Dictionary: RET'I-CLE – RE-TOLD'

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RET'I-CLE, n. [L. reticulum; from rete, a net.]

  1. A small net.
  2. A contrivance to measure the quantity of an eclipse; a kind of micrometer. – Ash.

RE-TIC'U-LAR, a. [supra.]

Having the form of a net or of net-work; formed with interstices; as, a reticular body or membrane. – Encyc. In anatomy, the reticular body, or rete mucosum, is the layer of the skin, intermediate between the cutis and the cuticle; the principal seat of color in man; the reticular membrane is the same as the cellular membrane. – Parr.

RE-TIC'U-LATE, or RE-TIC'U-LA-TED, a. [L. reticulatus, from rete, a net.]

Netted; resembling net-work; having distinct veins crossing like net-work; as, a reticulate corol or petal. – Martyn.


Net-work; organization of substances resembling a net. – Darwin.

RET'I-CULE, n.1 [supra.]

A little bag of net-work; a lady's work bag, or a little bag to be carried in the hand.


In a telescope, a net-work dividing the field of view into a series of small squares.

RET'I-FORM, a. [L. retiformis; rete, a net, and forma, form.]

Having the form of a net in texture; composed of crossing lines and interstices; as the retiform coat of the eye. – Ray.

RET'I-NA, n. [L. from rete, a net.]

In anatomy, one of the coats of the eye, being an expansion of the optic nerve over the bottom of the eye, where the sense of vision is first received. – Encyc.


A bituminous or resinous substance of a yellowish or reddish brown color, found in irregular pieces very light and shining. [See Retinite.]


A substance found in Bovey coal, consisting of resin and asphaltum.

RET'IN-ITE, n. [Gr. ῥητινη, resin.]

Pitchstone; stone of fusible pitch, of a resinous appearance, compact, brown, reddish, gray, yellowish, blackish or bluish, rarely homogeneous, and often containing crystals of feldspar and scales of mica. It is the pechstein porphyry or obsidian of the Germans. It is called also retinasphalt. – Ure. Cyc.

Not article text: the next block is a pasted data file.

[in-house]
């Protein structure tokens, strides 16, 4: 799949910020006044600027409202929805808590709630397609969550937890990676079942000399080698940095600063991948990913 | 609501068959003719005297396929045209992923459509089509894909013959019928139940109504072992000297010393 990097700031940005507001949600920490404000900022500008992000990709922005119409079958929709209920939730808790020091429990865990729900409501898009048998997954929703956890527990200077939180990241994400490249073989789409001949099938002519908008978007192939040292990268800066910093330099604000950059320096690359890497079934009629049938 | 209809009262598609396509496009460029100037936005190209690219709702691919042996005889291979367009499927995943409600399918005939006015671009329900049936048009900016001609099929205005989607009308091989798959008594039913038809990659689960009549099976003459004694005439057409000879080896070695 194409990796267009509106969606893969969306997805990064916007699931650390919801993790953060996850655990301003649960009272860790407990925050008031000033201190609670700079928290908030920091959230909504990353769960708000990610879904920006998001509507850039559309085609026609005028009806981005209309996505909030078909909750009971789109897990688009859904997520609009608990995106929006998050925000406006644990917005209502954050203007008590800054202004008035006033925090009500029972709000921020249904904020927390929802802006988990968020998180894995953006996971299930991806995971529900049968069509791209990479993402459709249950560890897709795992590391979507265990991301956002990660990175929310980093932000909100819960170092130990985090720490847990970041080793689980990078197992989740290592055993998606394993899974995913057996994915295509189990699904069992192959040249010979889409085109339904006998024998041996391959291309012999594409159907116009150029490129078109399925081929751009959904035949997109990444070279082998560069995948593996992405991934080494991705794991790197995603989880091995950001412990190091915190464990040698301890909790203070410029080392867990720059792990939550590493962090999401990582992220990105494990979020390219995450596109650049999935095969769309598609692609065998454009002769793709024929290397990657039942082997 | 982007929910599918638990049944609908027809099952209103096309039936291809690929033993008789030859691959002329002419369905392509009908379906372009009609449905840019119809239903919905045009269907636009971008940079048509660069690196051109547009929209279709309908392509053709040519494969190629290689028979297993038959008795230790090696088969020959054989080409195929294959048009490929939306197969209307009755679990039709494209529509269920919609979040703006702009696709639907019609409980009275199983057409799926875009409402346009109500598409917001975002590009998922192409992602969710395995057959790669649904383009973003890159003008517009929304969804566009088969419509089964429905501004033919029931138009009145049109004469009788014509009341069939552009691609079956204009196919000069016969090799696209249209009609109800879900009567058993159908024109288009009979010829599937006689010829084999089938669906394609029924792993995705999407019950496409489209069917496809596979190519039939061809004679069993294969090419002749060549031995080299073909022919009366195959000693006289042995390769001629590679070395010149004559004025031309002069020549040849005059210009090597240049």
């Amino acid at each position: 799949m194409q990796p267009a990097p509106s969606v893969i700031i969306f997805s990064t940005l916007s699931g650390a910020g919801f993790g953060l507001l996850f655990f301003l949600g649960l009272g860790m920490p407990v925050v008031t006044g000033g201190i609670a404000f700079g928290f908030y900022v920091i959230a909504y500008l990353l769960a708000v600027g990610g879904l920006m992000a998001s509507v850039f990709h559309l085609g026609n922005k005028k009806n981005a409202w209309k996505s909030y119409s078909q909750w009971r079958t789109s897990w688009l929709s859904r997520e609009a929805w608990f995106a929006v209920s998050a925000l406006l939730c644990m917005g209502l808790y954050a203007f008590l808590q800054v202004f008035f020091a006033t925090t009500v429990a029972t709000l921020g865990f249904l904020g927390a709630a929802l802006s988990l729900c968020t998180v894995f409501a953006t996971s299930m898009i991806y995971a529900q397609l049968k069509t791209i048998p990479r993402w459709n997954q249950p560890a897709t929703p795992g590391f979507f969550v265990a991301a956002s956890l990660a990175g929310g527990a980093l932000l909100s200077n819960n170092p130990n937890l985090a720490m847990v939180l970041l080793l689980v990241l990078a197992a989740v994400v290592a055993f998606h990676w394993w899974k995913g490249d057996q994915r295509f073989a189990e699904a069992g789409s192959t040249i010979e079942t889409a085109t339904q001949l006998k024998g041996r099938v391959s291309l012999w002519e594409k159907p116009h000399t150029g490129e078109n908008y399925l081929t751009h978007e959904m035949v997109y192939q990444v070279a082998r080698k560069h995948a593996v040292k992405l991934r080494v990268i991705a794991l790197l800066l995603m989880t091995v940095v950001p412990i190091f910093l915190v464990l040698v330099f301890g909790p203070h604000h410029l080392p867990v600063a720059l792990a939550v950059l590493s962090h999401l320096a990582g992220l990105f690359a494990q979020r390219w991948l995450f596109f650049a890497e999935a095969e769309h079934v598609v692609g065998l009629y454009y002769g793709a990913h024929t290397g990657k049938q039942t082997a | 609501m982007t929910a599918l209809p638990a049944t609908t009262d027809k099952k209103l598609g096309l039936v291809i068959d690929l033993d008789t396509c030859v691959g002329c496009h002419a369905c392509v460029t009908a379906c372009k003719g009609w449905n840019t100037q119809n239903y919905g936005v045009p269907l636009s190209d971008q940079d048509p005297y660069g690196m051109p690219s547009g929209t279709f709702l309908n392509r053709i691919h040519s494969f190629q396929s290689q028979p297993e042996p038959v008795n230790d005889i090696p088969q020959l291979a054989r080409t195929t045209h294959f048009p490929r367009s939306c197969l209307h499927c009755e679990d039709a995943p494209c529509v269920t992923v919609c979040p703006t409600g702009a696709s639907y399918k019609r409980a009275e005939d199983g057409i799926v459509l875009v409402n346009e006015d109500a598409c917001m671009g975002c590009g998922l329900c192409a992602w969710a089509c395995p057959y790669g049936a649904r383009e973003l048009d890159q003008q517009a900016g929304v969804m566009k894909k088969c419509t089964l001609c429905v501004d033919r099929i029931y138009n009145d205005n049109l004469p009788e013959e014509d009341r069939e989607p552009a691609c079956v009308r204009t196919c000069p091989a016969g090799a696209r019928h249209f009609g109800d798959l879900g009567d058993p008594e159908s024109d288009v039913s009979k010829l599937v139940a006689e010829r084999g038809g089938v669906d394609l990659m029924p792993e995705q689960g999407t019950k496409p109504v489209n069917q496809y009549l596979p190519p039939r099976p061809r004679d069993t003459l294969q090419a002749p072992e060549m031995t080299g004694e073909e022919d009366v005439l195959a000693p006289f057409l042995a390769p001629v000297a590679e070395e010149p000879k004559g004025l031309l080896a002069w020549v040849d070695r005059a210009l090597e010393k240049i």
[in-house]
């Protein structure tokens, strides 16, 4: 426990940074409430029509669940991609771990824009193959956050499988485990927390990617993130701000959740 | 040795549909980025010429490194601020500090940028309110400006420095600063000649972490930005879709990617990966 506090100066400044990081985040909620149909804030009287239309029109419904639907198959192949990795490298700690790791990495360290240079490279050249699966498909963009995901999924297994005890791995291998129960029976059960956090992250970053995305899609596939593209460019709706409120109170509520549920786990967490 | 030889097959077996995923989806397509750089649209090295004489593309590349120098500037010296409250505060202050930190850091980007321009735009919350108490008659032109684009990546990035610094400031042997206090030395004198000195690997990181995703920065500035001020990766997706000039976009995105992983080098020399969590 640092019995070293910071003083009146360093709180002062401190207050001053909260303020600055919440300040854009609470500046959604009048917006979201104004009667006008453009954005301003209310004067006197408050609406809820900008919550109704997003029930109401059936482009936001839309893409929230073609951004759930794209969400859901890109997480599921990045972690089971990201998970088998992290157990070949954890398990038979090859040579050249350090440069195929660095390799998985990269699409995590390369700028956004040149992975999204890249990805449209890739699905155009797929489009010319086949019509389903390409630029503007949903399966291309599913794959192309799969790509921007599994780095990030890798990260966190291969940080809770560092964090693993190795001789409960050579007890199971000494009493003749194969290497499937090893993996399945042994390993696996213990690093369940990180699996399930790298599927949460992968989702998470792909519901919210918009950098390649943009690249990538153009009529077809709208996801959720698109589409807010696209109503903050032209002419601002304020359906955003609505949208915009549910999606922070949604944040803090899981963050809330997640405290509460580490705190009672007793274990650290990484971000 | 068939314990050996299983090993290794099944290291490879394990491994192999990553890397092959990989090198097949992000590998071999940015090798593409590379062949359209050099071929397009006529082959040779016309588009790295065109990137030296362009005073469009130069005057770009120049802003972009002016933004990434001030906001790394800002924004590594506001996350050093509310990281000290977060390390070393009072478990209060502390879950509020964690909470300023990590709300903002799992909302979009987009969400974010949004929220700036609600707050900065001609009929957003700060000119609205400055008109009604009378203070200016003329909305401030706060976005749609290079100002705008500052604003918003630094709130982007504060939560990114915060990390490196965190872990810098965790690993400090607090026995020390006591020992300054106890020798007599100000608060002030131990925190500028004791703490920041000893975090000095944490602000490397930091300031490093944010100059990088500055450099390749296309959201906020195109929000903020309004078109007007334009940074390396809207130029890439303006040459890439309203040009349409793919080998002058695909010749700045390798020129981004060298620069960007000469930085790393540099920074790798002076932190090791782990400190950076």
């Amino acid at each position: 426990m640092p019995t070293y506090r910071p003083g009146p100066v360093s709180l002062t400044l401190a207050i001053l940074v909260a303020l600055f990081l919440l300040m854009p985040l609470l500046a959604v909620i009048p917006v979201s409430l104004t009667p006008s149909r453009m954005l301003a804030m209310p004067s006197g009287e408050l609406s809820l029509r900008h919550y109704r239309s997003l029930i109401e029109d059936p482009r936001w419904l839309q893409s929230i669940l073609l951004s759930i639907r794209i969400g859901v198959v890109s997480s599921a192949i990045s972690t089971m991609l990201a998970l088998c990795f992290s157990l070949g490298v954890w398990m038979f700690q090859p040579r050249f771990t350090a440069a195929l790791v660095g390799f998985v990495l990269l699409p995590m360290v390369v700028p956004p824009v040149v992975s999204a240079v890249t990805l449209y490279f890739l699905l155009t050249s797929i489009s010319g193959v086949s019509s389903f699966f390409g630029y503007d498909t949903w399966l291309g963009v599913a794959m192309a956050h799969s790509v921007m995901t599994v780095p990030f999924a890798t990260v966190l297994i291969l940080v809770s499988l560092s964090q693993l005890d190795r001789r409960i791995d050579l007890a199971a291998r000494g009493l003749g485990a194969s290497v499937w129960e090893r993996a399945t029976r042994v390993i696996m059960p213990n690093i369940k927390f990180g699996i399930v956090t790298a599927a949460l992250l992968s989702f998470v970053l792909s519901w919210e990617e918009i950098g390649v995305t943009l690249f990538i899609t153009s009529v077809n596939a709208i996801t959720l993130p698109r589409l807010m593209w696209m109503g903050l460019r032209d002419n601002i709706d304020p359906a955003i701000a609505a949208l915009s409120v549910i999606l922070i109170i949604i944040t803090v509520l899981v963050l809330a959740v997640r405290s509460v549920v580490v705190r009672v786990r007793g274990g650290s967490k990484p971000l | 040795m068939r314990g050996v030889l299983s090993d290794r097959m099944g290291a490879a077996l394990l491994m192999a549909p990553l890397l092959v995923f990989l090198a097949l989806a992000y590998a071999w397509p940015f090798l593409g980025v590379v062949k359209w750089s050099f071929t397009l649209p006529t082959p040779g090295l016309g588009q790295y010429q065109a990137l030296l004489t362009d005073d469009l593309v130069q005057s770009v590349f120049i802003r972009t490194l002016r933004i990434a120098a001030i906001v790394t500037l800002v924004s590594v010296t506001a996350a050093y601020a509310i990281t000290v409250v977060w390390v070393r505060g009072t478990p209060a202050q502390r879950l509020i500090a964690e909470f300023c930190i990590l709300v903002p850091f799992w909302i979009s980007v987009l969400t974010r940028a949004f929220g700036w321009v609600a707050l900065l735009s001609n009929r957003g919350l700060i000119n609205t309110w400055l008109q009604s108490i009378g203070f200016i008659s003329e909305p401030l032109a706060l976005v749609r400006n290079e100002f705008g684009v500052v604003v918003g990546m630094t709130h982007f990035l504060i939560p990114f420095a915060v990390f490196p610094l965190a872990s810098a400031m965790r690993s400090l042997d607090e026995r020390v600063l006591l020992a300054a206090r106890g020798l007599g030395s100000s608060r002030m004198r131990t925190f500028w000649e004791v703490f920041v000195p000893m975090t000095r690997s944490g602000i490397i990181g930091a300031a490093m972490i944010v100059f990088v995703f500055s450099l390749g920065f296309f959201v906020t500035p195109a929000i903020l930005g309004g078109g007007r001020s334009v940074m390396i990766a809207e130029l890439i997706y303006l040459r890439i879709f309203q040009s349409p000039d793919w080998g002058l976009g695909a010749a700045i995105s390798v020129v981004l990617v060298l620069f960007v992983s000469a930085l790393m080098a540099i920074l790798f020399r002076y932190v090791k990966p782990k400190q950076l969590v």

RET'IN-OID, a.1 [Gr. ῥητινη, a resin, and ειδος, likeness.]

Resin-like, or resiniform; resembling a resin without being such.


Like a resin. [1841 Addenda only.]

RET'IN-UE, n. [Fr. retenue, from retenir, to retain, L. retineo; re and teneo, to hold.]

The attendants of a prince or distinguished personage, chiefly on a journey or an excursion; a train of persons. – Dryden.

RET'I-PED, n. [L. rete and pes.]

A bird, the skin of whose tarsi is divided into small polygonal scales. Brande.

RET-I-RADE', n. [Fr. from retirer, to withdraw; Sp. retirada, a retreat.]

In fortification, a kind of retrenchment in the body of a bastion or other work, which is to be disputed inch by inch, after the defenses are dismantled. It usually consists of two faces, which make a re-entering angle. – Encyc.

RE-TIRE', n.

  1. Retreat; recession; a withdrawing. [Obs.] – Shak. Bacon.
  2. Retirement; place of privacy. [Obs.] – Milton.

RE-TIRE', v.i. [Fr. retirer; re and tirer, to draw; It. ritirare; Sp. retirar.]

  1. To withdraw; to retreat; to go from company or from a public place into privacy; as, to retire from the world; to retire from notice.
  2. To retreat from action or danger; as, to retire from battle.
  3. To withdraw from a public station. General Washington in 1796 retired to private life.
  4. To break up, as a company or assembly. The company retired at eleven o'clock.
  5. To depart or withdraw for safety or for pleasure. Men retire from the town in summer for health and pleasure. But in South Carolina, the planters retire from their estates to Charleston, or to an isle near the town.
  6. To recede; to fall back. The shore of the sea retires in bays and gulfs.

RE-TIRE', v.t.

To withdraw; to take away. He retired himself, his wife and children into a forest. – Sidney. As when the sun is present an the year, / And never doth retire his golden ray. – Davies. [This transitive use of retire is now obsolete.]


  1. Secluded from much society or from public notice; private. He lives a retired life; he has a retired situation.
  2. Secret; private; as, retired speculations.
  3. Withdrawn. – Locke.

RE-TIR'ED-LY, adv.

In solitude or privacy. – Sherwood.


A state of retirement; solitude, privacy or secrecy. – Atterbury.


  1. The act of withdrawing from company or from public notice or station. – Milton.
  2. The state of being withdrawn; as, the retirement of the mind from the senses. – Locke.
  3. Private abode; habitation secluded from much society or from public life. Caprea had been the retirement of Augustus. – Addison. Retirement is as necessary to me as it will be welcome. – Washington.
  4. Private way of life. Retirement, rural quiet, friendship, books, / Progressive virtue and approving heaven. – Thomson.

RE-TIR'ING, ppr.

  1. Withdrawing; retreating; going into seclusion or solitude.
  2. adj. Reserved; not forward or obtrusive; as, retiring modesty; retiring manners.

RE-TOLD', v. [pret. and pp. of Retell;]

as, a story retold.